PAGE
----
If you are arrested for drunken driving in Vermont., there are several things that are going to happen that will cost you significant hardship, stress and maybe money. If you are convicted of driving under the influence and you want to get your driving privileges back, you will need to satisfy a number of requirements. Contact one of the experienced Vermont DUI attorneys at Jarvis, McArthur & Williams to learn more.
Court appearances, fines, and fees are just the beginning for convicted drunk drivers. There is also the expense of going to DUI school, getting evaluated for a drinking problem, getting treatment if you have a problem, paying higher insurance premiums and having an interlock device installed on your vehicle, in many states.
The following pages outline in detail some of the things that will happen if you get a DUI. None of them are fun, and most are expensive.
Arrested and Booked
If you are arrested on suspicion of drunk driving, the first thing that will happen is you will be placed into a police vehicle and taken to the nearest police station or jail. There your photograph (mug shot) will be taken and you will be fingerprinted.
In Vermont, you can be released immediately if someone comes to the police department and drives you home. If no one is available to pick you up, you will be taken to a sober environment or jail until you do not have any alcohol in your system.
Appear in Court
At the time of your arrest, you will be may remain in jail until you appear in court or given a citation that tells you the date that you have to appear in court to face driving under the influence charges. For some drivers, it is a humiliating experience to have to appear in public to answer charges of being drunk. There will likely be multiple court hearings to address the Vermont DUI.
Lose Your Driver’s License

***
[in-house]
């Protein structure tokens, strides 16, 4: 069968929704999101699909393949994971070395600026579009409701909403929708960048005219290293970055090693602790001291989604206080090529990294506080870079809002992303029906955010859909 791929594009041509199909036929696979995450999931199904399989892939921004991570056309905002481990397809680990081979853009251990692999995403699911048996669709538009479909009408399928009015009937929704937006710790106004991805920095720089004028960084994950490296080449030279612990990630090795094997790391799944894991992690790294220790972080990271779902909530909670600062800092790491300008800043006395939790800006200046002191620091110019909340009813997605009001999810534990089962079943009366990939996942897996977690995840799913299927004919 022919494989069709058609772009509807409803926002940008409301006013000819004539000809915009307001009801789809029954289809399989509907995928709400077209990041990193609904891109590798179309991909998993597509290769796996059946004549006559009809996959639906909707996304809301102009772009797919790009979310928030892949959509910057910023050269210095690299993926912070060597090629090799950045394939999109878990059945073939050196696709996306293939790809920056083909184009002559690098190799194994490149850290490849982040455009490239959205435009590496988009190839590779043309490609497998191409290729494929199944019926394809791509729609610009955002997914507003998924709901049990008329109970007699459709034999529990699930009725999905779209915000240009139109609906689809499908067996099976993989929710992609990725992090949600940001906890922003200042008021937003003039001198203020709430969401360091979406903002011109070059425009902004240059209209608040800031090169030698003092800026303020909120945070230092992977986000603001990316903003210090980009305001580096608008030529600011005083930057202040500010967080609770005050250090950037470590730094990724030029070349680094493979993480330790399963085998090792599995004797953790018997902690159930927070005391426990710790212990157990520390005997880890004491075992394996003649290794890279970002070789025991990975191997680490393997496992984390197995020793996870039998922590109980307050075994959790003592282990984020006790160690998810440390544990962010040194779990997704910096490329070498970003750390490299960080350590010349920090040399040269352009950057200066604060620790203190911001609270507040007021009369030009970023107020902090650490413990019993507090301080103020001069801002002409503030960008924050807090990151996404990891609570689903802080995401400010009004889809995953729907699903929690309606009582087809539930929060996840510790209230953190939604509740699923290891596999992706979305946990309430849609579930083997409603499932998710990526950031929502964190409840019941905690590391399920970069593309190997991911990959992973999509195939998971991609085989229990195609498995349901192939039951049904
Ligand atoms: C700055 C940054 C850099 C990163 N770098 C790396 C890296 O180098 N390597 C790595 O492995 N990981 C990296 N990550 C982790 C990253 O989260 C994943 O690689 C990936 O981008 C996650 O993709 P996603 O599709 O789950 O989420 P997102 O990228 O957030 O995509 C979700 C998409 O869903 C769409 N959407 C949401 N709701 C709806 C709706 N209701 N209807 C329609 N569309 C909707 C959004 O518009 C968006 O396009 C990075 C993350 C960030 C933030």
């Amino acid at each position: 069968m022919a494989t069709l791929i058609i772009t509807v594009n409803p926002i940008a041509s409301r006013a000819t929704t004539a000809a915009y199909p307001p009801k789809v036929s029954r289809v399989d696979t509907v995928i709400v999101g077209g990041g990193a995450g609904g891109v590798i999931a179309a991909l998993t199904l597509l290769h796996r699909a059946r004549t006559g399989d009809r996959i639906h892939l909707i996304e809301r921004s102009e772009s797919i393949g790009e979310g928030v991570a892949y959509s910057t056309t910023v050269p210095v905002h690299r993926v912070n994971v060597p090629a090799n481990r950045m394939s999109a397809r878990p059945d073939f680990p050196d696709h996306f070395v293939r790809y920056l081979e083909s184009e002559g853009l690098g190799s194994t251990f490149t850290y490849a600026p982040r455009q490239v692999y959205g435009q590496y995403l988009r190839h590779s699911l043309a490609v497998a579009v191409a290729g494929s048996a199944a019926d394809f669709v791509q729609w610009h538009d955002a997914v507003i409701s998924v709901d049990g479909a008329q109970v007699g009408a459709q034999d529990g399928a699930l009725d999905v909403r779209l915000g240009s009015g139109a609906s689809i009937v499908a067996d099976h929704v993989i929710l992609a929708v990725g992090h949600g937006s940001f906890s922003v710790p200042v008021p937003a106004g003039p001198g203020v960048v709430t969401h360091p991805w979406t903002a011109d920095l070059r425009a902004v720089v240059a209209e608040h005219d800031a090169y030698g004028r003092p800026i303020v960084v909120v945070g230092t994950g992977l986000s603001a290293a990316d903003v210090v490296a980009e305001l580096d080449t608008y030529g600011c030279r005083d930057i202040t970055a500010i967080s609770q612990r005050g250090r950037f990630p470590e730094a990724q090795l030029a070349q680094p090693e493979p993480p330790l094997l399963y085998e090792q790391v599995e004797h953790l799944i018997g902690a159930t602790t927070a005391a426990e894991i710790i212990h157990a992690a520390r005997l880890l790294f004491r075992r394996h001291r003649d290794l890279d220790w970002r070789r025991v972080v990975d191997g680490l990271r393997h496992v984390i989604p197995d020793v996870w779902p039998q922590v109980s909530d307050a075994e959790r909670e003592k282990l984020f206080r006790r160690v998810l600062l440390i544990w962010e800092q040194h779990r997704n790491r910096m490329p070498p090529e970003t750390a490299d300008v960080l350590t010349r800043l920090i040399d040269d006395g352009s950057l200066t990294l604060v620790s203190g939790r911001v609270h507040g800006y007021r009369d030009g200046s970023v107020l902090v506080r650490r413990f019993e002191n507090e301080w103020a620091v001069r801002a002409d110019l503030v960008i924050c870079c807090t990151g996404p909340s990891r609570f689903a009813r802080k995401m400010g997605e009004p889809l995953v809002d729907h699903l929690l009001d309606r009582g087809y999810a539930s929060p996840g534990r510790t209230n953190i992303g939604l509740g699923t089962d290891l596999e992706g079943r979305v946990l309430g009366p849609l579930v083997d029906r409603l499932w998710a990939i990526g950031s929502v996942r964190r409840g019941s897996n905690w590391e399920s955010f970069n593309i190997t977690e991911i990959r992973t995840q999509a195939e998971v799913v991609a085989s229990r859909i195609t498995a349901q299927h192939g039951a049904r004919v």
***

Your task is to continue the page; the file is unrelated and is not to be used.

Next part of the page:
In Vermont, even for a first-time conviction, your sentence will include the loss of driving privileges for a period of time. Vermont does not offer a hardship license that allows you to drive to work or school during the time your license is revoked or suspended, your driving privileges are drastically curtailed. Vermont does offer a restricted driver’s license program. You should contact one of the Vermont DUI attorneys at Jarvis, McArthur & Williams to learn more.
Pay a Fine
If you are convicted of driving while intoxicated in Vermont, part of your sentence may include paying a fine. In Vermont, you will also have to pay the court costs associated with your case.
Go to Jail
In Vermont, jail terms have become potentially mandatory for repeat offenders. If there are aggravating circumstances connected with your DUI case, the jail penalties can be increased significantly.
Complete the Terms of Probation
Even if you are not sentenced to any jail time for your DUI conviction, you may be given a probation sentence, the terms of which are determined by the sentencing judge. If you fail to meet the terms of probation, you can be sent to jail.
Regardless of the terms, the probation sentence itself is another expense you will have to pay. Typically, this is a monthly fee you must pay for the cost of administering and supervising your probated sentence.
Go to Drunk Driving School
In Vermont, if you want your driving privileges returned after a drunk driving conviction, you will have to complete an alcohol and drug education program, usually referred to as CRASH.
These classes include hours of drunk driving prevention education and an assessment of your drinking habits. And there is a fee for attending these classes, another expense you must pay to get your driver’s license back.
Undergo Alcohol Evaluation
As part of the court-ordered alcohol education and assessment program mentioned above, a trained counselor will also evaluate your pattern of alcohol consumption to determine if you have an alcohol abuse disorder. Typically, the evaluator will ask you a series of questions about how alcohol affects your life.
Pay Higher Auto Insurance
In Vermont, if you get a DUI conviction, you will have to get a special insurance policy, known as SR-22 insurance, before you can drive a vehicle. The cost of SR-22 insurance can double or even triple your premiums. Usually, you will be required to carry this most expensive auto insurance for a period of three years.
Install an Ignition Interlock Device
Vermont, drivers who are convicted of second and third offense DUIs are being required to install ignition interlock devices on their personal vehicles. first-time offenders are eligible to install ignition interlock devices but are not required to install them. Once a device is installed, the driver can receive a restricted driver’s license to operate the vehicle that has the ignition interlock. The device requires the driver to have alcohol-free breath test result before the vehicle will start.